Many chemical reactions reach a state of equilibrium if conditions are right. In an equilibrium system, forward and reverse reactions occur at equal rates so that no net change is produced. When equilibrium is reached by a reaction in a test tube, it appears that changes have stopped in the tube. Once equilbrium has been reached, is it possible to produce further observable changes in the tube? If so, can you control the kinds of changes? If not, why are further observable changes impossible? You will observe several chemical systems in this laboratory activity. A careful study of your observations will enable you to answer these questions.
Obtain a test tube rack, six small (13 x 100 mm) test tubes that are clean but don't have to be dry, and a test tube clamp. The test tubes should be placed open end up in the test tube rack. Prepare a hot water bath: Half-fill a 250 mL beaker with tap water. Start to heat the water (as your teacher directs) so that the water will be near boiling when you are ready to use it. Prepare an ice water bath: Fill a 250 mL beaker with crushed ice. Add enough tap water to make "slush". Set up a data table with column headings as indicated below (The last column will be completed after data have been collected.) System Disturbance Observed Change Direction of Shift 1 2
etc. As you set up equilibrium systems and add disturbances to them in the procedure, enter appropriate information in each of the first three columns of your data table. Mix chemicals in test tubes by holding the top of the tube with one hand while you flick the bottom of the tube with your other hand until the tube contents.
System 1: Iron(III) and thiocyanate
Setting Up the Equilibrium
Half-fill the first tube in your rack with distilled water. Add two drops of 0.1 M Fe(NO3)3 and two drops of 0.1 M KSCN to this tube. Mix the contents thoroughly. If the contents of the tube are not red-orange, repeat Step 2 until the solution is red-orange. Divide the red-orange solution in the first tube among six tubes so each tube contains the same volume.
Chemical Equation for the Equilibrium System Fe3+(aq) + SCN-(aq) FeSCN2+(aq) + heat Colorless Colorless Red-orange from Fe(NO3)3 from KSCN
Disturbing the Equilibrium
Leave Tube 1 undisturbed; use it as a control. Use a clean, dry spatula to add a small crystal or two of solid iron(III) nitrate, Fe(NO3)3, to Tube 2. Mix. Under Disturbance on your data table, record what you did or added to the system to cause the change you observed. In this and all other observations, pay particular attention to color and color change. Always compare with the control tube or you may miss slight color changes. Phrase your Observed Change so the kind of change you observe is indicated, e.g., "lighter red" or "from grey to pink." Use a clean, dry spatula to add one or two small crystals of solid potassium thiocyanate, KSCN, to Tube 3. Mix. Record observations. Add 5 drops of 0.1 M sodium hydroxide, NaOH, to Tube 4. Mix, observe, and record.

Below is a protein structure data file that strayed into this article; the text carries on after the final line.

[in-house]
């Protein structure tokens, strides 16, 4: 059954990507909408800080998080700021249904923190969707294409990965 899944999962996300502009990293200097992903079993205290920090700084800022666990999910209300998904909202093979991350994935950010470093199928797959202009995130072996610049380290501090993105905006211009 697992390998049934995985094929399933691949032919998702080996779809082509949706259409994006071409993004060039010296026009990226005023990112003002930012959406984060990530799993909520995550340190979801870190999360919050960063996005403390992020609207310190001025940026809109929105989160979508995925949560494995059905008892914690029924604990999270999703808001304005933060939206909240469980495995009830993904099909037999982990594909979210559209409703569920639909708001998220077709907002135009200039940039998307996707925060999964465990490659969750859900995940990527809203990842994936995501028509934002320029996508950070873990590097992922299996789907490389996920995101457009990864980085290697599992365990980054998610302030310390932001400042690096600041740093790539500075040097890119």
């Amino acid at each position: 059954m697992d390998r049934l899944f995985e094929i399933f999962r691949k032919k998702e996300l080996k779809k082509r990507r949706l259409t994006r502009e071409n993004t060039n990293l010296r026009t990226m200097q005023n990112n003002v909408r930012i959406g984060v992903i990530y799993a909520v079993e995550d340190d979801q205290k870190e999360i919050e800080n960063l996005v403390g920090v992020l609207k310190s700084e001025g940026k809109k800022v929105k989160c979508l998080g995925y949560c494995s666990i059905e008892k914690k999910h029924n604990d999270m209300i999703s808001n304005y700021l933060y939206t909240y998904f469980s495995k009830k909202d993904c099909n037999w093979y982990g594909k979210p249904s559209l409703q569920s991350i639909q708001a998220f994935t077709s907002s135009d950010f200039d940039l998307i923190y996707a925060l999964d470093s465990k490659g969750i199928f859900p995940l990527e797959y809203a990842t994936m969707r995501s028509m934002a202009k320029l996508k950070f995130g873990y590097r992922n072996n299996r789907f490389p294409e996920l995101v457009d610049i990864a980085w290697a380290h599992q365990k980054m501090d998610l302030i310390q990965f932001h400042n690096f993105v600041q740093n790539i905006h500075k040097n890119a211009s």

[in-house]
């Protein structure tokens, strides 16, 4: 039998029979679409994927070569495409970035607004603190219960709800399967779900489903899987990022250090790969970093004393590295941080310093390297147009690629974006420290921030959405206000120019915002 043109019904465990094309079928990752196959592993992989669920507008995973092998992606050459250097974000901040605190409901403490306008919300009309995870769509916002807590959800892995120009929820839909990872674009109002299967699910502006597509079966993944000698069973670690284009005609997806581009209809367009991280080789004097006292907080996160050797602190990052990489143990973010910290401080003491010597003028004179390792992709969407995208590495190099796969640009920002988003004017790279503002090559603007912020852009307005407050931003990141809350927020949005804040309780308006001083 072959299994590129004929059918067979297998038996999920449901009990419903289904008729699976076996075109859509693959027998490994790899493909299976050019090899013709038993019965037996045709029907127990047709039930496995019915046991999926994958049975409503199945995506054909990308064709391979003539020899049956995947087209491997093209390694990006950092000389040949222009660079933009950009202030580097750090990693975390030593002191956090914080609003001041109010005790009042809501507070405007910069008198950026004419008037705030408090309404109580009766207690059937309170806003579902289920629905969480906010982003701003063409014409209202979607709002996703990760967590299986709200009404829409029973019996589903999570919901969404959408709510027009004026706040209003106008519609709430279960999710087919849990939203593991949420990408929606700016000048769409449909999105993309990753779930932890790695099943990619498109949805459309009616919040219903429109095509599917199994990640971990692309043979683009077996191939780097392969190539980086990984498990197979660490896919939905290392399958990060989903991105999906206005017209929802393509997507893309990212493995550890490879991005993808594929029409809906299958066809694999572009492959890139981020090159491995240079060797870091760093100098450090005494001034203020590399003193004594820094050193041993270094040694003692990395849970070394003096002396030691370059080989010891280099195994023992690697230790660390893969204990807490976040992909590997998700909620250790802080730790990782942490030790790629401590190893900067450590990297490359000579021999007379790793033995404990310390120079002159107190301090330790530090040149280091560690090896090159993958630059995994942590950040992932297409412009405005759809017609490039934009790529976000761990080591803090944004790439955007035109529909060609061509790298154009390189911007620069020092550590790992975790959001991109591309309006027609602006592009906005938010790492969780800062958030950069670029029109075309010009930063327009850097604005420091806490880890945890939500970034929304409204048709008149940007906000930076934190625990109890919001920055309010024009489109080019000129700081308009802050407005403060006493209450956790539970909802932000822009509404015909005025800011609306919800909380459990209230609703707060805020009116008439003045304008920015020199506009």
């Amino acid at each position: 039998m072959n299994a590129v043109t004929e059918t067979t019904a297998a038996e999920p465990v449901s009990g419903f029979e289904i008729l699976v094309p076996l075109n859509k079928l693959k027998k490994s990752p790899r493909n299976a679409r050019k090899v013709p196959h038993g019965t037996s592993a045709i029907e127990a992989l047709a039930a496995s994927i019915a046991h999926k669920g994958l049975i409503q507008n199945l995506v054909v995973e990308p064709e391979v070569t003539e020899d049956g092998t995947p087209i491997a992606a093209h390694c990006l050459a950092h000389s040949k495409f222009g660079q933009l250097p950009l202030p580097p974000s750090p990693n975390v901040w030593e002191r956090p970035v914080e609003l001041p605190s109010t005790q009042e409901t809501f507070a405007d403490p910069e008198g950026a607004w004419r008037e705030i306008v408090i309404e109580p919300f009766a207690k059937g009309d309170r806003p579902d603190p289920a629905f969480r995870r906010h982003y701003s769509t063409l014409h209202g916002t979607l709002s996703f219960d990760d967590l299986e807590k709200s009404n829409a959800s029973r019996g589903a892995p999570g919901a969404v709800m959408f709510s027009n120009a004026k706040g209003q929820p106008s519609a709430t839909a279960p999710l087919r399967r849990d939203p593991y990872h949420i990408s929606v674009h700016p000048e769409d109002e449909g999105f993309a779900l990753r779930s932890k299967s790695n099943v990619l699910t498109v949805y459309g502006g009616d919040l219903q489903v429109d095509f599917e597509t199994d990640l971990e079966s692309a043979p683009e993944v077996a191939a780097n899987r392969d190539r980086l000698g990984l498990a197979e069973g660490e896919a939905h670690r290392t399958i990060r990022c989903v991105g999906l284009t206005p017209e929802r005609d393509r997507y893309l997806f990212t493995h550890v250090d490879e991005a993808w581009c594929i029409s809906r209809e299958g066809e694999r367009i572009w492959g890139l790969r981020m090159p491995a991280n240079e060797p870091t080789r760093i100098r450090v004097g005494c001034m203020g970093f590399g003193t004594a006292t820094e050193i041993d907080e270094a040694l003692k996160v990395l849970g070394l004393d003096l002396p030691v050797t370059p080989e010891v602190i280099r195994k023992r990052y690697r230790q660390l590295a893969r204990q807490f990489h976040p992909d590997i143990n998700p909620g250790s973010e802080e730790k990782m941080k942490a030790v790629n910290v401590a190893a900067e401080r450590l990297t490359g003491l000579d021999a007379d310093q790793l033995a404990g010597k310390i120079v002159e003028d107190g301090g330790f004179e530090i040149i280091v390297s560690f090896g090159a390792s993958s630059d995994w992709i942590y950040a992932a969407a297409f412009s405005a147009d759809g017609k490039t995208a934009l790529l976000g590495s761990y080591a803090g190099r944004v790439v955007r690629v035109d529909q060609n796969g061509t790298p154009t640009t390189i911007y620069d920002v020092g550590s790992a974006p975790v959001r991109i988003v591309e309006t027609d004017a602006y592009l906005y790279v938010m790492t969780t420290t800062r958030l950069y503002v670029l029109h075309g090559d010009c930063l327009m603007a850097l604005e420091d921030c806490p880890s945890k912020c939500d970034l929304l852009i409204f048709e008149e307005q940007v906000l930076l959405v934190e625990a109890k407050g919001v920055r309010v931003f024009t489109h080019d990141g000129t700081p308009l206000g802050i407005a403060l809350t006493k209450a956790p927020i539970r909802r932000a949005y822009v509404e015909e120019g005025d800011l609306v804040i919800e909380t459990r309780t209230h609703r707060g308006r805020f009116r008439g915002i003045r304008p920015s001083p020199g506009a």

Use a test tube clamp to place Tube 5 in a hot water bath. When the contents of the tube are hot, observe and record. Use a test tube clamp to place Tube 6 in an ice water bath. When the contents of the tube are cold, observe and record. (Data check: Obtain your teacher's initials.) Discard all test tube contents in the waste container provided by your teacher. Do not pour anything in the sink. Rinse the tubes with tap water; remove as much water as possible by shaking before standing the tubes upright in the test tube rack. Follow these same disposal and rinsing procedures after you complete each system below.
System 2: Bromothymol blue
Setting Up the Equilibrium
Half-fill three test tubes with distilled water. Add three drops of bromothymol blue indicator to each tube. Mix thoroughly.
Chemical Equation for the Equilibrium
Bromothymol blue is a weak organic acid with a complex formula. For our purpose, its formula can be abbreviated to HBb. HBb(aq) H+(aq) + Bb-(aq) Yellow Colorless Blue
(Green can be observed if approximately equal amounts of yellow and blue forms are present.)
Disturbing the Equilibrium
To Tube 2 add two drops of 0.1 M hydrochloric acid, HCl, and mix. Observe and record. To Tube 3 add two drops of 0.1 M sodium hydroxide, NaOH, and mix. Observe and record. Explore what happens when you now add NaOH to Tube 2 or HCl to Tube 3. See whether your observations are in agreement with observations you have already recorded.
System 3: Complex Ions of Copper(II) (Cu2+)
Setting Up the Equilibrium Half fill a test tube with 1.5 M copper(II) chloride, CuCl2, solution. Divide so five tubes contain approximately equal volumes. Equilibrium has already been established in the solution.
Chemical Equation for the Equilibrium CuCl42-(aq) + 4 H2O(l) Cu(H2O)42+(aq) + 4 Cl-(aq) + heat Green soln Colorless Light blue soln Colorless
Disturbing the Equilibrium
To Tube 2 add a small quantity (the size of a rice grain) of solid calcium chloride, CaCl2. Mix to dissolve the solid. Repeat the addition and dissolving of solid CaCl2 until no more solid will dissolve. Observe and record. To Tube 3 add enough ethyl alcohol, C2H5OH, to triple the volume of the solution. Mix, observe, and record. Place Tube 4 in a hot-water bath. When the solution is hot, observe and record. Place Tube 5 in an ice-water bath. When the solution is cold, observe and record.